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Tuesday, March 01, 2011

new beginnings...!

If you've noticed an absence of blogging is why:

That's right, a new website is now up and running with all previous blog posts here imported into the site. Go check it out, and reset your RSS feed through there as I will not be maintaining posts on this blog for much longer...

Monday, January 24, 2011

What can miserable Christians sing?

Carl Trueman once remarked that when he asked the above questions at conferences it often elicited laughter from the audience despite it being a serious question.

So, what do Christians who are hurting, who are experiencing the fire of trials, who find themselves in the Valley of Vision, sing? Here is a hauntingly beautiful song from the Getty/Townend duo (lyrics below).

Still, my soul be still
Words and Music by Keith & Kristyn Getty & Stuart Townend

Still my soul be still
And do not fear
Though winds of change may rage tomorrow
God is at your side
No longer dread
The fires of unexpected sorrow

God You are my God
And I will trust in You and not be shaken
Lord of peace renew
A steadfast spirit within me
To rest in You alone

Still my soul be still
Do not be moved
By lesser lights and fleeting shadows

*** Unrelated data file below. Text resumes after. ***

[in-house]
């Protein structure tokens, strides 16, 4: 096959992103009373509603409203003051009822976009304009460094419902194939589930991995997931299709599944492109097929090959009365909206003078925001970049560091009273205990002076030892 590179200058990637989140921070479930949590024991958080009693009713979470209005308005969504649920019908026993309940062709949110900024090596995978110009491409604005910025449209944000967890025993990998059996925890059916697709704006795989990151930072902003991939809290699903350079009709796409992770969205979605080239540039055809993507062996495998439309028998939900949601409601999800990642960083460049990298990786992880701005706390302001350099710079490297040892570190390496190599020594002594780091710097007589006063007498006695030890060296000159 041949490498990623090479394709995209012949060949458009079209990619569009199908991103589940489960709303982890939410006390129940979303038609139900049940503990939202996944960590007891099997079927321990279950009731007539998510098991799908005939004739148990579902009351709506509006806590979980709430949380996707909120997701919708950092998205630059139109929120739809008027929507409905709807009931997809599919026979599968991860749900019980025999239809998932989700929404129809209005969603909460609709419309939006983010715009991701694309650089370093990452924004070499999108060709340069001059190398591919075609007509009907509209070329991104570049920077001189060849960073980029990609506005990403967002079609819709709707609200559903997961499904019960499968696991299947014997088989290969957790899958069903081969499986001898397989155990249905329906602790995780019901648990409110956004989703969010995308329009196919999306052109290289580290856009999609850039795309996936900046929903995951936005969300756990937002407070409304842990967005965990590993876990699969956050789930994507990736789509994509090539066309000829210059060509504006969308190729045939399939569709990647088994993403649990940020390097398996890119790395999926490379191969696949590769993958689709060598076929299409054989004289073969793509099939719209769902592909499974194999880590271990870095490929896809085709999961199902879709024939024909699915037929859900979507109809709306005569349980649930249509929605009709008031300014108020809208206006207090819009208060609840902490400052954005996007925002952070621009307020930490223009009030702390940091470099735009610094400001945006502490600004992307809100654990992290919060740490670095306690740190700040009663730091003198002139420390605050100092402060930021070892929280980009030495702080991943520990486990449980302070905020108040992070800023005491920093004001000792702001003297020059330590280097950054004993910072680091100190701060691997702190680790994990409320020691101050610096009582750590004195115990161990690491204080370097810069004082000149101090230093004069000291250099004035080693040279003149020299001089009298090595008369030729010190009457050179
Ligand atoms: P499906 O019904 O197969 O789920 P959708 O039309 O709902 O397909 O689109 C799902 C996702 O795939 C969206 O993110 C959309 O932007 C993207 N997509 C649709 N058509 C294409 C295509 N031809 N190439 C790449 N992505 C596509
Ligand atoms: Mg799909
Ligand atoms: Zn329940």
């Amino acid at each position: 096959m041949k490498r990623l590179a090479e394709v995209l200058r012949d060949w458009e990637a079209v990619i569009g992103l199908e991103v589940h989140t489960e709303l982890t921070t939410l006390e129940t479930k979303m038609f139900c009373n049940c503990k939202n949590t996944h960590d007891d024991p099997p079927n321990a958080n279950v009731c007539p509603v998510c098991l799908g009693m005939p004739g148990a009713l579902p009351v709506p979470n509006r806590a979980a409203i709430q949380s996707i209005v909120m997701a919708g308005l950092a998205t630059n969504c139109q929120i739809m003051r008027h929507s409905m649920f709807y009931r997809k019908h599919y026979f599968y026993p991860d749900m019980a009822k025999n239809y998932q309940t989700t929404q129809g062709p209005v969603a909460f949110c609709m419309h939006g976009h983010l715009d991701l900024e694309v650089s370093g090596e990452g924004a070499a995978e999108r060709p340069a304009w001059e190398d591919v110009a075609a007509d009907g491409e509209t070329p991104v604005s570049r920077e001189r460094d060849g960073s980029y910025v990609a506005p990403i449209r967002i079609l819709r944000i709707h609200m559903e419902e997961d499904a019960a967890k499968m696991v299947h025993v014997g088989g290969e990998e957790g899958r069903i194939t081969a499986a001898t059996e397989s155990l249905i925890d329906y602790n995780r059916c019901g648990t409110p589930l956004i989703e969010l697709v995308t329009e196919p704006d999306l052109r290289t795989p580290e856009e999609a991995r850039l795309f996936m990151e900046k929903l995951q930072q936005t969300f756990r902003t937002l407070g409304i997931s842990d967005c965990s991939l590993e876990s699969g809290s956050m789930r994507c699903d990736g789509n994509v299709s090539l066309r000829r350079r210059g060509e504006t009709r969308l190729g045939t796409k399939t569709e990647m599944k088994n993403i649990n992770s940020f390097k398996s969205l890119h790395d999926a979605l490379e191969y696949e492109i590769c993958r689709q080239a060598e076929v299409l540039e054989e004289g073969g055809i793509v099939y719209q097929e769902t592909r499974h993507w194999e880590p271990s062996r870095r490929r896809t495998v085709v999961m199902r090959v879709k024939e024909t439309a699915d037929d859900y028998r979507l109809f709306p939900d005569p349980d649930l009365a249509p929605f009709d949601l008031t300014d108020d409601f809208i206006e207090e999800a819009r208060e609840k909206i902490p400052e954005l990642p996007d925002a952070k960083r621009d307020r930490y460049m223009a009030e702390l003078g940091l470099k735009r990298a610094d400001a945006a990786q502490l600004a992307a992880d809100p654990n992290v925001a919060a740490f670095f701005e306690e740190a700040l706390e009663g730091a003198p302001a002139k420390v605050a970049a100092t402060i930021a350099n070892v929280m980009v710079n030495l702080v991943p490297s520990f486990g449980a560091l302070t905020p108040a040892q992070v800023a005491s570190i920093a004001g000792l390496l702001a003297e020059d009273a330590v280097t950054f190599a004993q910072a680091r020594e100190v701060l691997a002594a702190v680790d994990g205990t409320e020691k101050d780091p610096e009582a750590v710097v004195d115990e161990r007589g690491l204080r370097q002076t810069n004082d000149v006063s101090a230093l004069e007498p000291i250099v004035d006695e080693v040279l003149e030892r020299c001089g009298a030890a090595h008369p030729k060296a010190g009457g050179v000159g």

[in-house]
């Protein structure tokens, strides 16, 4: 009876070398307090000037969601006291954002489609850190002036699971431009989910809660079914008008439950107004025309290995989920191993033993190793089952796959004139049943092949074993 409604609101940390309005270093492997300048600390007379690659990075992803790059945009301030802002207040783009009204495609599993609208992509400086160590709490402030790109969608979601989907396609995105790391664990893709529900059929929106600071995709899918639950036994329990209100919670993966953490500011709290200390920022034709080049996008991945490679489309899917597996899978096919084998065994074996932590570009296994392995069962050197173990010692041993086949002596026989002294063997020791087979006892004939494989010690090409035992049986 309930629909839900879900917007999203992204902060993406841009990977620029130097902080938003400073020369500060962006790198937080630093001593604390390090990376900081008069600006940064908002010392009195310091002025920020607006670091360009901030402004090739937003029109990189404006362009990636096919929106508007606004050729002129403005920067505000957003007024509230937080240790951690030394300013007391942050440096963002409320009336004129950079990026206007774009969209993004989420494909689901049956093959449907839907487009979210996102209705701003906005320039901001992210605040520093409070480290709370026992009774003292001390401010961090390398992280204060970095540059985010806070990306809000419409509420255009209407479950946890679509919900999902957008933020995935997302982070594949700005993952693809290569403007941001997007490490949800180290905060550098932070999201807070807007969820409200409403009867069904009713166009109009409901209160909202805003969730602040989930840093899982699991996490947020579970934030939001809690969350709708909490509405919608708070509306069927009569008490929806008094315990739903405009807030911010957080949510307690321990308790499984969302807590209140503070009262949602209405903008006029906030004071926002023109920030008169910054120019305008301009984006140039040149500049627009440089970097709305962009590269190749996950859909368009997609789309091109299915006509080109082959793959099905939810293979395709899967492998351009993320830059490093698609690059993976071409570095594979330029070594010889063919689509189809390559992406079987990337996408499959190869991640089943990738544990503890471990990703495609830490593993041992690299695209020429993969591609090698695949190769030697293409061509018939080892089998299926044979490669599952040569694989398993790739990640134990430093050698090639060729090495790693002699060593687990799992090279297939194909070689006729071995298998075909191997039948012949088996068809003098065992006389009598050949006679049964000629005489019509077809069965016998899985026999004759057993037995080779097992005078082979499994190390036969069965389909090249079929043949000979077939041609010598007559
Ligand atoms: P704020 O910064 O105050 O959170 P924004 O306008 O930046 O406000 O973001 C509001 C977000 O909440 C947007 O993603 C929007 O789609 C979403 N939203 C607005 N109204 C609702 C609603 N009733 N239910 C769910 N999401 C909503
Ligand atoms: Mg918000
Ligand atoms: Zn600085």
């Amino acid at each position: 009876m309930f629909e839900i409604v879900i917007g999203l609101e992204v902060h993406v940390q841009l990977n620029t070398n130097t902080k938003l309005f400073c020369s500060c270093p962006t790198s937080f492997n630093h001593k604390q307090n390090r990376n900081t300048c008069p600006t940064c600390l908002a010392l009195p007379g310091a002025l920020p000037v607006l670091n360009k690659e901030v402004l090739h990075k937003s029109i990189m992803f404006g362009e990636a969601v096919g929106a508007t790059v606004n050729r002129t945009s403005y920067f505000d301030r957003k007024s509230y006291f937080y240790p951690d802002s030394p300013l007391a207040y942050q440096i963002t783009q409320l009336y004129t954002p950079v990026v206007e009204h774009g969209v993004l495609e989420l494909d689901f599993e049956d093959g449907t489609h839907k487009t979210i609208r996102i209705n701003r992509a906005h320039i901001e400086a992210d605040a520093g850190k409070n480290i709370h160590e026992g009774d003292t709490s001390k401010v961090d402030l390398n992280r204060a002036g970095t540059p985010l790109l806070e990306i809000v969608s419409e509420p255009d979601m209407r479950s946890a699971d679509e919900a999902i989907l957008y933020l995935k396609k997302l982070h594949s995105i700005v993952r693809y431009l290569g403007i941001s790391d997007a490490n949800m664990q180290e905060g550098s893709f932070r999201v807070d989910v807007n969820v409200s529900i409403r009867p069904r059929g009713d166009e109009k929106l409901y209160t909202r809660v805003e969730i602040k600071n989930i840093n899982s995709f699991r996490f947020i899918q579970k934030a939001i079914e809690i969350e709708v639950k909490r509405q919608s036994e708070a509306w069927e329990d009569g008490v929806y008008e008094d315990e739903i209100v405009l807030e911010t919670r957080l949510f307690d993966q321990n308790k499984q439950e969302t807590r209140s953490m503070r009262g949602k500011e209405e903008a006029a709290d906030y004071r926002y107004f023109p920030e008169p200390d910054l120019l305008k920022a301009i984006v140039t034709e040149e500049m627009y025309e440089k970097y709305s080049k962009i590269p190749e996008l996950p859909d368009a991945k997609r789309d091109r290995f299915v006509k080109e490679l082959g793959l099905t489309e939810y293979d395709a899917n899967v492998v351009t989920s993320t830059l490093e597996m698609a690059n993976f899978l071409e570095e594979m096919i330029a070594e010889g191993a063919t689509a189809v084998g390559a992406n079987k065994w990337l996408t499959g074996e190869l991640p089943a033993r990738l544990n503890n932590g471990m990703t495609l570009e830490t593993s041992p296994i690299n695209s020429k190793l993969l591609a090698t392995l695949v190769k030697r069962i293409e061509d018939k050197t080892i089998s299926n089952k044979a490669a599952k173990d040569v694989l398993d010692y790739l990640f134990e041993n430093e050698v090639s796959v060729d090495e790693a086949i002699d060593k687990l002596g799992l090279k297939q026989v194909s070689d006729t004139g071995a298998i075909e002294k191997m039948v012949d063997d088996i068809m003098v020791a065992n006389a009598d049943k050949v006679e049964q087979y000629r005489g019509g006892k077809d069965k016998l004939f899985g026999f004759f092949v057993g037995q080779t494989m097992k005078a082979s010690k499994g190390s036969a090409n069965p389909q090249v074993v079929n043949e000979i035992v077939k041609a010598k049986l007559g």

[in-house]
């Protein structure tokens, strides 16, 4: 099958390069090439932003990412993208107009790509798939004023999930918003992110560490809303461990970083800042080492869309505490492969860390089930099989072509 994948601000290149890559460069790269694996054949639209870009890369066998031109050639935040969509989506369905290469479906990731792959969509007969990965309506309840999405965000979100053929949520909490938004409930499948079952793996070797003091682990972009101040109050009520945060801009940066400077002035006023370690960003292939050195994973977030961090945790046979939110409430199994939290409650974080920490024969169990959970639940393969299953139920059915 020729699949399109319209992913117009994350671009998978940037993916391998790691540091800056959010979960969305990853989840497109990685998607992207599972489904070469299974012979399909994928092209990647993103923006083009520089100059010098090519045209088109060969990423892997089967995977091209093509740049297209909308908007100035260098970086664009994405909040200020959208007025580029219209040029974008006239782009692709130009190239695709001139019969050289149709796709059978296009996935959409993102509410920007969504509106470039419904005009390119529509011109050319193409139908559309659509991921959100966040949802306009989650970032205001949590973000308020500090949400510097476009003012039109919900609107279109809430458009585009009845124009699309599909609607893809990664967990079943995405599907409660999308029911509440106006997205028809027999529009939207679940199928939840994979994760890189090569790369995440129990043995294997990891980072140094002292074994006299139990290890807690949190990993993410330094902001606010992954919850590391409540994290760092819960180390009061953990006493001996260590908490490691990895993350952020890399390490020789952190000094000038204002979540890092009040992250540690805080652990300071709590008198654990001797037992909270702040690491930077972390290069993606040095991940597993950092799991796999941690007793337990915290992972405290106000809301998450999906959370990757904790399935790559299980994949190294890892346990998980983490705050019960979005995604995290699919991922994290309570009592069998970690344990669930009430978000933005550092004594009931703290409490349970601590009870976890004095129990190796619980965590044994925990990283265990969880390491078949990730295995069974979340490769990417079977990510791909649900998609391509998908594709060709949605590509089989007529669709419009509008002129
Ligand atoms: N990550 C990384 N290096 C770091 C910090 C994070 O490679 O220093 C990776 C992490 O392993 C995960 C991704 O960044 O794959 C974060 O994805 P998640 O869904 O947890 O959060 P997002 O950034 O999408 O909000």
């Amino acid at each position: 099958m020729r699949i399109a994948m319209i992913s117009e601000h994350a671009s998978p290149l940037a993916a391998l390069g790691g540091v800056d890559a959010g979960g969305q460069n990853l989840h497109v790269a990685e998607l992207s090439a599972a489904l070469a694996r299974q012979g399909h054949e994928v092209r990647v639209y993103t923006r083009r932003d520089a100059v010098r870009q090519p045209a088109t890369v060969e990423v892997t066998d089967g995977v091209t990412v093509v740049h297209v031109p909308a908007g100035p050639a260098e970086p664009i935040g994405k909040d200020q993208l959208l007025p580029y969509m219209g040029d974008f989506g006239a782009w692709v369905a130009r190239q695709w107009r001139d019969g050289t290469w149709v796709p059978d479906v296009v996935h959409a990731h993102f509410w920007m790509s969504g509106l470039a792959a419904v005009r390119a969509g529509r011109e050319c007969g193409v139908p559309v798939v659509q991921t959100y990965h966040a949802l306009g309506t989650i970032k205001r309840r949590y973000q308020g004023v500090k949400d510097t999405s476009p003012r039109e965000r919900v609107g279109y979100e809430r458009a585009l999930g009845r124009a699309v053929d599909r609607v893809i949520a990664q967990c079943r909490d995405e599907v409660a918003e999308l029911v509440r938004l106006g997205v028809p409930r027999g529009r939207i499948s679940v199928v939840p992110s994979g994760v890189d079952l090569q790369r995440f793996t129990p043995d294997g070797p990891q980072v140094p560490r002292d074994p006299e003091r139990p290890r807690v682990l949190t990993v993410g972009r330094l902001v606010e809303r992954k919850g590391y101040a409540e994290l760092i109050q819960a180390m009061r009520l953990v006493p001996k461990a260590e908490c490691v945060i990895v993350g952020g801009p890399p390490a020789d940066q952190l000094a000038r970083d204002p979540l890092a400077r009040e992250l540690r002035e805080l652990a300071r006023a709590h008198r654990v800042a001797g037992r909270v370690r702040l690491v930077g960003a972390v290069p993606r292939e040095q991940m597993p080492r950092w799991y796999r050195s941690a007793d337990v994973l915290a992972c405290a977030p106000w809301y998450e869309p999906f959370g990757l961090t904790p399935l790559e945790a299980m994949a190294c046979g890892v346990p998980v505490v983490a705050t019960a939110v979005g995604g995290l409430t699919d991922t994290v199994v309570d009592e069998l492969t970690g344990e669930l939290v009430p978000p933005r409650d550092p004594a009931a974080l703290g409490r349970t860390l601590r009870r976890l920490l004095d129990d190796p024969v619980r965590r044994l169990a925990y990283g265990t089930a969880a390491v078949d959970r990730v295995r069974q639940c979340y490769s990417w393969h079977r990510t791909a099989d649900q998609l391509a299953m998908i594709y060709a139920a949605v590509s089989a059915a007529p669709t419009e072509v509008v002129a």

Hold onto His ways
With shield of faith
Against temptations flaming arrows

Still my soul be still
Do not forsake
The Truth you learned in the beginning
Wait upon the Lord
And hope will rise As stars appear when day is dimming

Can I also suggest that the wonderful album 'Come Weary Saints' from Sovereign Grace ministries as another resource for churches to tap into.

Thursday, January 06, 2011

Unilever, Lynx and Dove - a contrast in advertising

Unilever is a pretty big corporation which owns a variety of products and brands. Their brand ownership includes both Lynx (men's personal hygiene products) and Dove (generally women's personal hygiene products).

A brief look at the recent advertising of these two products presents a world of difference. Lynx has emphasised the use of attractive and immodestly dressed females to market their products to (generally) young men, while Dove has pitched their advertising to women encouraging greater self-esteem in women by taking aim at the use of overtly sexualised/photoshopped female images.

It is this stark contrast in advertising aims and goals which encouraged a good friend of mine to share his concerns with Unilever. This was his letter:

Dear Unilever,